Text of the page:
I would be curious to know how positive languages are when used in an everyday, colloquial context among average people. Were such a study possible, it would yield more comprehensive results. But given the recentness of this study, perhaps we can expect that in the future. For now, I am inclined to agree with the article’s conclusion:

“Words, which are the atoms of human language, present an emotional spectrum with a universal, self-similar positive bias,” the researchers write. While individual texts—books, songs, tweets—may skew negative, all in all, it looks like language is a positive tool.

What are your thoughts on this?

From Hygge to Wabi-Sabi

Among the many advantages of learning a language — aside from being able to tap into a whole other world of literature, media, and human knowledge — is the often underappreciated ability to pick up on ideas and philosophies that would otherwise be unknowable outside said language.

While many people see various languages as simply different ways of saying the same thing, almost every cultural and linguistic group has concepts that are so unique to them, they are untranslatable (except roughly, if even that).

It might be difficult to wrap one’s head around this fact, but there are all sorts of ideas, observations, and even emotions that are limited only to certain languages (never mind particular proverbs, idioms, and other sayings that exist only within certain linguistic and cultural contexts).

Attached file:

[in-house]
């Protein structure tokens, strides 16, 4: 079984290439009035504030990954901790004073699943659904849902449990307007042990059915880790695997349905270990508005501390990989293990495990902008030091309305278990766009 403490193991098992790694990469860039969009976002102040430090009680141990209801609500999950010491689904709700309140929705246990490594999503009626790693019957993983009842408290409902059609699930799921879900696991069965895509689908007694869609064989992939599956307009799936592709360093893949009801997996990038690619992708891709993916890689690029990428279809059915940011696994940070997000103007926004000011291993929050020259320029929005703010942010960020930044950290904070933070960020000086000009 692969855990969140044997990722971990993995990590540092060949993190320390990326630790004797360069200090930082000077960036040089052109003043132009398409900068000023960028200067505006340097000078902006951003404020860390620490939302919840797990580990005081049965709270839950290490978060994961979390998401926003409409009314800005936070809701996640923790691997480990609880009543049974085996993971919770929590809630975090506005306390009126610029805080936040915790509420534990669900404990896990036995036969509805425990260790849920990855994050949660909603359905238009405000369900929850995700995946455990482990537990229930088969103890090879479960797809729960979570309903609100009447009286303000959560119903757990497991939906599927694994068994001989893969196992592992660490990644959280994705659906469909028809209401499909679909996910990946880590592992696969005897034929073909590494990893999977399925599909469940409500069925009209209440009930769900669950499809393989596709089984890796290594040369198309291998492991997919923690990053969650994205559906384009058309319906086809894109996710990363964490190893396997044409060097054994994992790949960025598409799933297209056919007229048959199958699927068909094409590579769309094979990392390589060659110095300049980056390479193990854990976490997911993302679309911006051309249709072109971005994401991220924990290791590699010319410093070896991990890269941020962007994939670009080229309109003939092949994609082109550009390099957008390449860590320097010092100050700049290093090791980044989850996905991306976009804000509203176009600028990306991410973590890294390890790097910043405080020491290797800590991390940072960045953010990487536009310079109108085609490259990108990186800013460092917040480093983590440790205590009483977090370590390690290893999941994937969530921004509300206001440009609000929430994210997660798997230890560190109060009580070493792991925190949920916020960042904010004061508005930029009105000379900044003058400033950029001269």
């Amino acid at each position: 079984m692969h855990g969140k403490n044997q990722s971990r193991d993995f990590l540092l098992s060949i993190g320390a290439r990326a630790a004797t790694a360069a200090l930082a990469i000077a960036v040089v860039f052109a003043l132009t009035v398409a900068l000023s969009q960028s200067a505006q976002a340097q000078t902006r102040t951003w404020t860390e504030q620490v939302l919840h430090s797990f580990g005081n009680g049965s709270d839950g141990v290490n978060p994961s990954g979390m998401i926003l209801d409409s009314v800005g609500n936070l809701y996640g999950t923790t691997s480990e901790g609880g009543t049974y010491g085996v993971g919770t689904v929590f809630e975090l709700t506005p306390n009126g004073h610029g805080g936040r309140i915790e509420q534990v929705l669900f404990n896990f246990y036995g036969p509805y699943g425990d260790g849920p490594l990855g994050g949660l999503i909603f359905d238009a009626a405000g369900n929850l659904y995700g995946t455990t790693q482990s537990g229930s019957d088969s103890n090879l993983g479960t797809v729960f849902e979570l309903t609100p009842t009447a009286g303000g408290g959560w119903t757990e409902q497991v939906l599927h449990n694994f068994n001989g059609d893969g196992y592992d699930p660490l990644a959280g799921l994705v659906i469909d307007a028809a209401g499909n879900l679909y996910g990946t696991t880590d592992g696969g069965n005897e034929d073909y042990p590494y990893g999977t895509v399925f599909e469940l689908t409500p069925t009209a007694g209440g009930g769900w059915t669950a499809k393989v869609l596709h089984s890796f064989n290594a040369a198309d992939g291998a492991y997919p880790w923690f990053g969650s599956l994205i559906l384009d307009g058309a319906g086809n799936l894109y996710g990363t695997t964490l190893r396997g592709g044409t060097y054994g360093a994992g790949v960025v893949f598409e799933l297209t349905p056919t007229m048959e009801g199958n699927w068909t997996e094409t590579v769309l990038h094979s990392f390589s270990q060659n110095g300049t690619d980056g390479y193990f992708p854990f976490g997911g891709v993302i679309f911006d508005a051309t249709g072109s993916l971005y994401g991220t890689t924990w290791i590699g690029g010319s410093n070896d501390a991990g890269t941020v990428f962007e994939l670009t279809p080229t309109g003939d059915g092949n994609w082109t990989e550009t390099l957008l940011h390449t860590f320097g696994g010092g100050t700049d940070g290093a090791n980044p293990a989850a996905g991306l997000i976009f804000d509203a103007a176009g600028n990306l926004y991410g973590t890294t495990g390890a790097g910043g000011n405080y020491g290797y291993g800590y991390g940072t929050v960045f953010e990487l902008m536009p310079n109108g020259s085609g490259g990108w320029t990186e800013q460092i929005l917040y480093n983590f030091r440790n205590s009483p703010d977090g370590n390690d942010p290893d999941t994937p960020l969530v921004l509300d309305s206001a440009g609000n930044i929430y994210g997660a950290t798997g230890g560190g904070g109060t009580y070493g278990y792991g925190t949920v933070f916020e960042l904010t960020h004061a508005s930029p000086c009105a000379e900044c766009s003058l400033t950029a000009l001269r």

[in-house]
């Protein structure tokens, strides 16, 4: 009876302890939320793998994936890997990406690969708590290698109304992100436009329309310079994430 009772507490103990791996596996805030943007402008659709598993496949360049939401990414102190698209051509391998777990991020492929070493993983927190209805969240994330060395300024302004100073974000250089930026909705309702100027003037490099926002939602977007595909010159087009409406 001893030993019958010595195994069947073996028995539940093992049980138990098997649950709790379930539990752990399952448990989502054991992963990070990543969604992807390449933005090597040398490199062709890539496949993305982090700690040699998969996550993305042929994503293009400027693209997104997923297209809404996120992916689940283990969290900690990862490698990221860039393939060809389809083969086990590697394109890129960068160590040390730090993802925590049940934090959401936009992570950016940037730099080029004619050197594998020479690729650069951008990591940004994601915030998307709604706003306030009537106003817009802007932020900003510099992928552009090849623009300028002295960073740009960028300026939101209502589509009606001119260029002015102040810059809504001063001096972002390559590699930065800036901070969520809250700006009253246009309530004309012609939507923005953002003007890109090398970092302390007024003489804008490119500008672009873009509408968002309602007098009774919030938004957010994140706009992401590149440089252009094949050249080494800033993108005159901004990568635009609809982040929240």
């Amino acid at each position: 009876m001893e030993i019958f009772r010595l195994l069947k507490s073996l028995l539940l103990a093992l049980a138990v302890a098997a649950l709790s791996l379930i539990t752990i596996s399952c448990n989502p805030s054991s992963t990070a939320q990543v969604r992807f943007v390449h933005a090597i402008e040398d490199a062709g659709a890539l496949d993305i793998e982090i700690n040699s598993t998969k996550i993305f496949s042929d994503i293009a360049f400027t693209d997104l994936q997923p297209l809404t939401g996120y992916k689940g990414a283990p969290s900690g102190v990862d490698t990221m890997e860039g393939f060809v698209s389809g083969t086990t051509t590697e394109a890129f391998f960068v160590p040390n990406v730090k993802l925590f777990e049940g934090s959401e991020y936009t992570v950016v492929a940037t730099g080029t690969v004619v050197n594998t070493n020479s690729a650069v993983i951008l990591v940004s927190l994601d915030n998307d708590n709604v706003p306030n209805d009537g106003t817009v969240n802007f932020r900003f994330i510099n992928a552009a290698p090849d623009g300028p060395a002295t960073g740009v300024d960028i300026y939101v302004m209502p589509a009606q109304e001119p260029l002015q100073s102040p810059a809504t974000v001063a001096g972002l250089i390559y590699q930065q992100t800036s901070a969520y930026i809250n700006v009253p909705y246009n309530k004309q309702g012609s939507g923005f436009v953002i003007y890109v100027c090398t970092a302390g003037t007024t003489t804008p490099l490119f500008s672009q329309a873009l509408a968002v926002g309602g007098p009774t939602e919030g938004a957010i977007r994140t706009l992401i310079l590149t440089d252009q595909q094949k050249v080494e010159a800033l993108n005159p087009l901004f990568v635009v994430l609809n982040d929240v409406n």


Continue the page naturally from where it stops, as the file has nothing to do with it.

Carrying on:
Nevertheless, it is very important to try to understand these conceptions, because their appeal and usefulness are universal regardless of their inedibility. Consider the following Danish concept of hygge, courtesy of Mother Nature Network (MNN), which lists several other unique concepts from around the world (including Germany, India, and Japan).

“Hygge is a deep sense of cosy that can originate from many different sources. Here is a good example from my life: a cloudy winter Sunday morning at the country house, fire in the stove and 20 candles lit to dispel the gloom. My husband, puppy and I curled up on our sheepskins wearing felt slippers, warm snuggly clothes and hands clasped around hot mugs of tea. A full day ahead with long walks on the cold beach, back for pancake lunch, reading, more snuggling, etc. This is a very hyggligt day.” Now that sounds do-able, doesn’t it?